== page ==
When you have to perform time-related calculations in Power Pivot or in Analysis Services Tabular, you have to rely on some DAX expressions. There are specific functions grouped in a “Time Intelligence” section in the on-line documentation, but it’s a good idea learning a few basic concepts at the beginning, since these functions require a Date table in the data model and all of them simply applies more complex filters to a CALCULATE expression. Knowing that, you will avoid a few pitfalls like the one involved in performing time intelligence calculations within a row context and you will be able to perform week-based calculations (which are not supported by native time intelligence functions in DAX).

    If you want to learn these concepts from the ground up by reading a longer and detailed description, you can read either the SSAS Tabular or the Power Pivot book. Or you can get one hour of your time and watch the full Time Intelligence video, where Alberto explains in detail how to use these functions. You can access to the entire video library available on Project Botticelli buying a monthly subscription (you can also register for just one month – no long term commitment is required). If you are interested, a special 15% discount is available until end of September 2013 using the following discount code: SQLBI2013SEP. Otherwise, a 10% discount is available until end of 2013: SQLBI2013.

  • Microsoft shut down MCM/MCSM/MCA programs–my recap #msmcm

    A couple of weeks ago, I wrote a blog post about MCSM for BI certification. This raised an interesting discussion about the reasons why such a certification does not exists, whether it was really necessary, what it should include, and so on. There was no signs at the moment of the decision Microsoft communicated on Friday evening to existing and candidate MCM/MCSM/MCA community. The email transcript has been reported by Neil Johnson, a Microsoft employee certified as MCSM:Messaging.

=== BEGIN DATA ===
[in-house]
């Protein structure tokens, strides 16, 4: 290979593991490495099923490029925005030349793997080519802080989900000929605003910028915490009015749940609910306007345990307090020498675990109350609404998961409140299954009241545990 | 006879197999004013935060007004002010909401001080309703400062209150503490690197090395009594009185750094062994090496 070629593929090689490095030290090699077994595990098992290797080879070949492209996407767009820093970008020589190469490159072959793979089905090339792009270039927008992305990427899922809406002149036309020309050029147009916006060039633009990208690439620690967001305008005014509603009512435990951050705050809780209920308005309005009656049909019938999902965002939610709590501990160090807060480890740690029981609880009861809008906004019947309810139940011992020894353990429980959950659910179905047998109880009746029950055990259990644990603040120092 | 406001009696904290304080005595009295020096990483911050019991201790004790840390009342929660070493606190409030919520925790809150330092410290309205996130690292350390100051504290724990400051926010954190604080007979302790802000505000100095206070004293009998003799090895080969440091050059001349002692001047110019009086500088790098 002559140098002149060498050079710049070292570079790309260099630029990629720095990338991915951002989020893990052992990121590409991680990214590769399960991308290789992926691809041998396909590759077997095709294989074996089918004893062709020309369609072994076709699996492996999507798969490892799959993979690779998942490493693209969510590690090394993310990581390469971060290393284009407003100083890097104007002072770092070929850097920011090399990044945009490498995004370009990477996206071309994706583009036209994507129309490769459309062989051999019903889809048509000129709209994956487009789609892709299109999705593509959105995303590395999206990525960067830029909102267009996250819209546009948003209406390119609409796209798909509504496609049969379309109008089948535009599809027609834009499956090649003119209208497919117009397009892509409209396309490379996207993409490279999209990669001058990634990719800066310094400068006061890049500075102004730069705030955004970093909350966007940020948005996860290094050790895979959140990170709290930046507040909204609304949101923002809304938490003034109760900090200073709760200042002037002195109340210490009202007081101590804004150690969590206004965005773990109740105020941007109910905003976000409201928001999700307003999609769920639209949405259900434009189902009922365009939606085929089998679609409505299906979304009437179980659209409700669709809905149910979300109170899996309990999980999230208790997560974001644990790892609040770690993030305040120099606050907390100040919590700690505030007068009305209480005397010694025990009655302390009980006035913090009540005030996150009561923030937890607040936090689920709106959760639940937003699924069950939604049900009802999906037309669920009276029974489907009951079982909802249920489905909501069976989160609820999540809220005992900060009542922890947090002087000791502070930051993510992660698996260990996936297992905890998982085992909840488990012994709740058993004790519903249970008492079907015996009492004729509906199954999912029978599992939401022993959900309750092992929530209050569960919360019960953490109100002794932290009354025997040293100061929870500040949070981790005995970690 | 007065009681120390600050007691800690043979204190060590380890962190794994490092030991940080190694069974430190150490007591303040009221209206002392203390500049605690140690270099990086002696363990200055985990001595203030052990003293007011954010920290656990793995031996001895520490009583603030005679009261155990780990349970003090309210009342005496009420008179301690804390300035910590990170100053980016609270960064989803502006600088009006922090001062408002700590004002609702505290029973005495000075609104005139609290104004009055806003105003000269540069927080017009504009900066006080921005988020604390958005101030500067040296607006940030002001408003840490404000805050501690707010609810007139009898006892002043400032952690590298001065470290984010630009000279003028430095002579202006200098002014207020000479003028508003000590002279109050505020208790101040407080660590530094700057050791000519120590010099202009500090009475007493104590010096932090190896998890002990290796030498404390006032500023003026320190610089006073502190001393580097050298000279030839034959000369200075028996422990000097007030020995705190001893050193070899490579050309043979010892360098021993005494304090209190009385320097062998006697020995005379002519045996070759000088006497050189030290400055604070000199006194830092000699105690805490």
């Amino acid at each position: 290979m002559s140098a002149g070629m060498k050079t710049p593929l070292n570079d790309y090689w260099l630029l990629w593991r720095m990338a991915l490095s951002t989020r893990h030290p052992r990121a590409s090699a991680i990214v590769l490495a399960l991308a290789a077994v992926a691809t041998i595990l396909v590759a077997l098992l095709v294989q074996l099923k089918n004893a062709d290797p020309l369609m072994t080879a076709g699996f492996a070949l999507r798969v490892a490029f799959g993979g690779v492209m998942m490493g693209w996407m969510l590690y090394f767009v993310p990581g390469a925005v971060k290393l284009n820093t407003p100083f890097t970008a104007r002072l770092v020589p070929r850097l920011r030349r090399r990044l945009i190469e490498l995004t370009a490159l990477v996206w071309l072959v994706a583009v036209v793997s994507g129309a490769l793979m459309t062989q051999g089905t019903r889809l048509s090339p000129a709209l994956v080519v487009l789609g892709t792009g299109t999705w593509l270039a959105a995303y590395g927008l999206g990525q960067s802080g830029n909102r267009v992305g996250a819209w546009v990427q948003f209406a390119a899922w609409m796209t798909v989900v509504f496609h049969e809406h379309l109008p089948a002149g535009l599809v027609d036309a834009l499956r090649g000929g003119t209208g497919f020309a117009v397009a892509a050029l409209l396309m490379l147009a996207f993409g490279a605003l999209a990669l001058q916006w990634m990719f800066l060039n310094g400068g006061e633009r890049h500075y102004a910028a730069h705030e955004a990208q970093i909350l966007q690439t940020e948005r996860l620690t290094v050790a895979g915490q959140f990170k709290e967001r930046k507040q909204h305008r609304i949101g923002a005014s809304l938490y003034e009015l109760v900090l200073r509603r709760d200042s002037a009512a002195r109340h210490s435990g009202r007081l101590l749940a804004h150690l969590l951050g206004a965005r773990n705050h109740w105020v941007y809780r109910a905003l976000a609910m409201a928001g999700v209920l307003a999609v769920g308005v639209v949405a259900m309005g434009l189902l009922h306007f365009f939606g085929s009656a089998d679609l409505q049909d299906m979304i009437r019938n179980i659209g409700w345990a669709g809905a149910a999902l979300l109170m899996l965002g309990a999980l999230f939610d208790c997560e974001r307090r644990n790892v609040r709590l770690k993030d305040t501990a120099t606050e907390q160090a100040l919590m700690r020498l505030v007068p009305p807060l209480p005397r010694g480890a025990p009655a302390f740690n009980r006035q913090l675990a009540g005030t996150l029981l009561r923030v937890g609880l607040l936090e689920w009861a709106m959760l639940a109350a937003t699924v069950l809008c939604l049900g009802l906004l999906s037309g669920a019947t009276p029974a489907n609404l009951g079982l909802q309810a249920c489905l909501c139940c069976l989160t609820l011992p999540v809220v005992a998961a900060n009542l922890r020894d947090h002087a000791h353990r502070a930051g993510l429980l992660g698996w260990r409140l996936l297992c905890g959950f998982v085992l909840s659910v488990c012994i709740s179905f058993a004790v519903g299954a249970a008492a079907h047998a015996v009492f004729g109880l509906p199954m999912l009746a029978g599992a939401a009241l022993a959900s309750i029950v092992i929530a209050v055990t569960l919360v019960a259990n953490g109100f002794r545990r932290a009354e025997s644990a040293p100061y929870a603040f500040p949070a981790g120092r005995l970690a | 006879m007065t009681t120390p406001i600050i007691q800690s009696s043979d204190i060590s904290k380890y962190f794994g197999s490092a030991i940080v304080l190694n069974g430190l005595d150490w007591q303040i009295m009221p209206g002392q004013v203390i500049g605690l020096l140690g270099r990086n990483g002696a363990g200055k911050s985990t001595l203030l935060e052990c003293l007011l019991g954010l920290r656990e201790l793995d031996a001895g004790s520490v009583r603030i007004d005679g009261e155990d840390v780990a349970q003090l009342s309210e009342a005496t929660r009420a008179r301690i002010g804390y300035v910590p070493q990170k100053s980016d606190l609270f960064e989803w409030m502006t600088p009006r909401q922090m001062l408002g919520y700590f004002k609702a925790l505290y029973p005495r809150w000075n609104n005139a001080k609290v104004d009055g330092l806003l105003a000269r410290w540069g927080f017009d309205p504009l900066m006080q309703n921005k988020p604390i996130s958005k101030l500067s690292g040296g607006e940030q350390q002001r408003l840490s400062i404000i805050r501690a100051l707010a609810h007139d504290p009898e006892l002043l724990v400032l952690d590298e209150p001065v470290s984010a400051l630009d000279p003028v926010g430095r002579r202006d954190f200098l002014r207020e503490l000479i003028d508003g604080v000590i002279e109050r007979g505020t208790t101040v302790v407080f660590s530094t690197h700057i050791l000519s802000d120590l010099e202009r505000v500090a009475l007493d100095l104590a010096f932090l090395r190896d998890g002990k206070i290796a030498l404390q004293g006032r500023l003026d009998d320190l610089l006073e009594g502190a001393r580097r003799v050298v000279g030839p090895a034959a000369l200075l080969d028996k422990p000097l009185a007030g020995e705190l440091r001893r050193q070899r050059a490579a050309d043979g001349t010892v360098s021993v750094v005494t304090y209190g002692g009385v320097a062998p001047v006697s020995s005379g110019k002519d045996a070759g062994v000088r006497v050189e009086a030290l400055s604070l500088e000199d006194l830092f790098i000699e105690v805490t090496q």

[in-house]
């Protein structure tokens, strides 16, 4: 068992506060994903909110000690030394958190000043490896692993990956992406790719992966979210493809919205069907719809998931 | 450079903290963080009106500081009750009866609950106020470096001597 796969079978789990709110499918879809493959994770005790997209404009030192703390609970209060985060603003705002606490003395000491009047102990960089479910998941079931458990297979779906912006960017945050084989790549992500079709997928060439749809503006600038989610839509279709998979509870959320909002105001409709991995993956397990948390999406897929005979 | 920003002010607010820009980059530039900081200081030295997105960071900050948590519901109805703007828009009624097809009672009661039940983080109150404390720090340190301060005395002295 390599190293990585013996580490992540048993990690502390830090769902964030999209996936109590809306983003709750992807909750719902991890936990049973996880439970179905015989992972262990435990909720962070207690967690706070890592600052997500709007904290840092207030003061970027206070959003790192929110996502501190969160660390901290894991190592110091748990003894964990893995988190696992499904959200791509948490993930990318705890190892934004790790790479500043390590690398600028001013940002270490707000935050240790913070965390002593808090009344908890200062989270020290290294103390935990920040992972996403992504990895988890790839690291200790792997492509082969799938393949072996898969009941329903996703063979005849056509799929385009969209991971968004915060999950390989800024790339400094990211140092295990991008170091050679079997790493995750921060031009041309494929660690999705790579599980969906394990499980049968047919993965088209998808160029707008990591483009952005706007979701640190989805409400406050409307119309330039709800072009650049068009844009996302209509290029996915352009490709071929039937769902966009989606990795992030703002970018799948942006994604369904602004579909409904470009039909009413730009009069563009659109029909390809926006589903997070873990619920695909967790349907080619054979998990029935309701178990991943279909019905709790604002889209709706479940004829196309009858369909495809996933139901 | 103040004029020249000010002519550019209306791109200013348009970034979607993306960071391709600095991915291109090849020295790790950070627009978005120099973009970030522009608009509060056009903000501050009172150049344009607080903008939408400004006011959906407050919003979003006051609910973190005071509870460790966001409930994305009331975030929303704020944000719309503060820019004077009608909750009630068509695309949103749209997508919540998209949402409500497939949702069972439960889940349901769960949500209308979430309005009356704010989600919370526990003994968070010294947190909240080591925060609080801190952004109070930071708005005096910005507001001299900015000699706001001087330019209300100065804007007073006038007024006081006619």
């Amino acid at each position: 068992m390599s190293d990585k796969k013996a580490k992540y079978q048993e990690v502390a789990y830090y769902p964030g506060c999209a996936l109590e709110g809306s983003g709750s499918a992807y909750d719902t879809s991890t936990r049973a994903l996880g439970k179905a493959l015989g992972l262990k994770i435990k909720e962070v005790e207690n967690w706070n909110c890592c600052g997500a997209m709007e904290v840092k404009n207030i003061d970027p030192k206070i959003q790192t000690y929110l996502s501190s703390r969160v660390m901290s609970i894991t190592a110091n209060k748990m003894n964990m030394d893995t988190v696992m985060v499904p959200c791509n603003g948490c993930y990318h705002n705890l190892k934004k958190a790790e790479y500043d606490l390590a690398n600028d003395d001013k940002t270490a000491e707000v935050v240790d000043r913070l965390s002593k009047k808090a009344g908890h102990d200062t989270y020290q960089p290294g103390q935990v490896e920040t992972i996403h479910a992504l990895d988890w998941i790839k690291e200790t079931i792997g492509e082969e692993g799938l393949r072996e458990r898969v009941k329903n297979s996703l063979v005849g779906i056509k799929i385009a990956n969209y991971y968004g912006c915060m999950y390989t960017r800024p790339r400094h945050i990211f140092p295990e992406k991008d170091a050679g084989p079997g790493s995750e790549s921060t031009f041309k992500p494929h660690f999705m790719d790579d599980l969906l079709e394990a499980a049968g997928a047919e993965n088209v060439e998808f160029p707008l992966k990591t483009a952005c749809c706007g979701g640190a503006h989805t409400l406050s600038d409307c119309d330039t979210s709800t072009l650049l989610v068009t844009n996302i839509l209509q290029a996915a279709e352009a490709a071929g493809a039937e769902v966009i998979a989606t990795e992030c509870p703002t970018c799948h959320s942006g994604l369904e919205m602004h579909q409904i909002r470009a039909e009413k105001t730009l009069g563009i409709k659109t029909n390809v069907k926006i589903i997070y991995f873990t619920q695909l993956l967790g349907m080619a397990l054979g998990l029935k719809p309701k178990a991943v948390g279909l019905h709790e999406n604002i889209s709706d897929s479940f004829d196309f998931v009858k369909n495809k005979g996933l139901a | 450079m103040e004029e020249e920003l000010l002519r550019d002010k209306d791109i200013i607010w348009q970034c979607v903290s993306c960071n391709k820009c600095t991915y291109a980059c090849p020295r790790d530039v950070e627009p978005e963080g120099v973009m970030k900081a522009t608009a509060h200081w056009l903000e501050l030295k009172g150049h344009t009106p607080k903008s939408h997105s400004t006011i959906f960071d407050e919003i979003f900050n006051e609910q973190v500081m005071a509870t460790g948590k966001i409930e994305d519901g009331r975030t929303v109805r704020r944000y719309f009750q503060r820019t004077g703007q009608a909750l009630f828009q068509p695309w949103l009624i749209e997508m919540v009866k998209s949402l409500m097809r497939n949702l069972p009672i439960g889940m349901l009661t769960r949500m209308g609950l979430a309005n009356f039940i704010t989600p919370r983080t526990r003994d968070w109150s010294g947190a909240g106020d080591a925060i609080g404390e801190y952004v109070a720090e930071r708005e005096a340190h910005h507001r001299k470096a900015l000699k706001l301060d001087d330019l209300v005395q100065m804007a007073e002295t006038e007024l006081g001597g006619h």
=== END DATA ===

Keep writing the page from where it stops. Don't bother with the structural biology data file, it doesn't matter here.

You can imagine the community reaction, and I will not repeat the many concepts expressed in many posts and comments I will list below. I disagree with this decision, but I understand the need for Microsoft to shut down the program for economical reasons. I don’t like that, and I think it’s not a smart move for Microsoft, too – but I would not add other points to those already expressed by many people. My point is about communication and timing.

    A few days after the news, I still cannot understand:

    • Why this mail has been sent to MCM/MCSM/MCA on a Friday night, before a long week-end in US
    • Why such a short notice (exams will be retired on October 1, 2013, in just one month)
    • Why there is no communication about future plans
    • Why the MCA, MCSM web pages are still active without any update
    • Why this decision after other changes were already applied to the MCSM program effective on July 1, 2013
    • Why Microsoft didn’t put an official statement on that (but this is a consequence of sending an email on a Friday night before an extended week-end)

    I really would like an answer to these open questions, because I cannot even think that the consequences of such a communication plan weren’t discussed in advance. But, again, this time I cannot understand why. The obvious alternative was having a soft-landing of the MCM/MCSM/MCA program, for example no new admissions and 6 months for completing certification by open submissions; publishing a roadmap towards new certifications and how existing ones will be automatically remapped on the new ones; public statement and instant update of the web pages for a coordinated communication that would have hurt someone, but would have not destroyed confidence and trust in a much bigger community than the one impacted by this decision. Why this was not possible? I would like to know the answer.

    From a PR point of view, I cannot imagine a worst way to communicate the bad news. Sending an email on a Friday night, leaving to bloggers, journalists, analysts, influencers and community in general 4 entire days to discuss, blame and writing bad feelings, without any official answer by Microsoft, will be hard to recover. When on Tuesday morning MS people in Redmond will start reading the thunderstorm of the past three days, they will realize that in many areas of the world outside US the days elapsed were 4, 2 in a regular week-end and 2 whole working days. However, they are lucky that the Microsoft-Nokia deal will get the attention of anyone, so the MCM news is not going to spread too much, but the damage made to community trust will remain.

    This is a list of links you can read until now: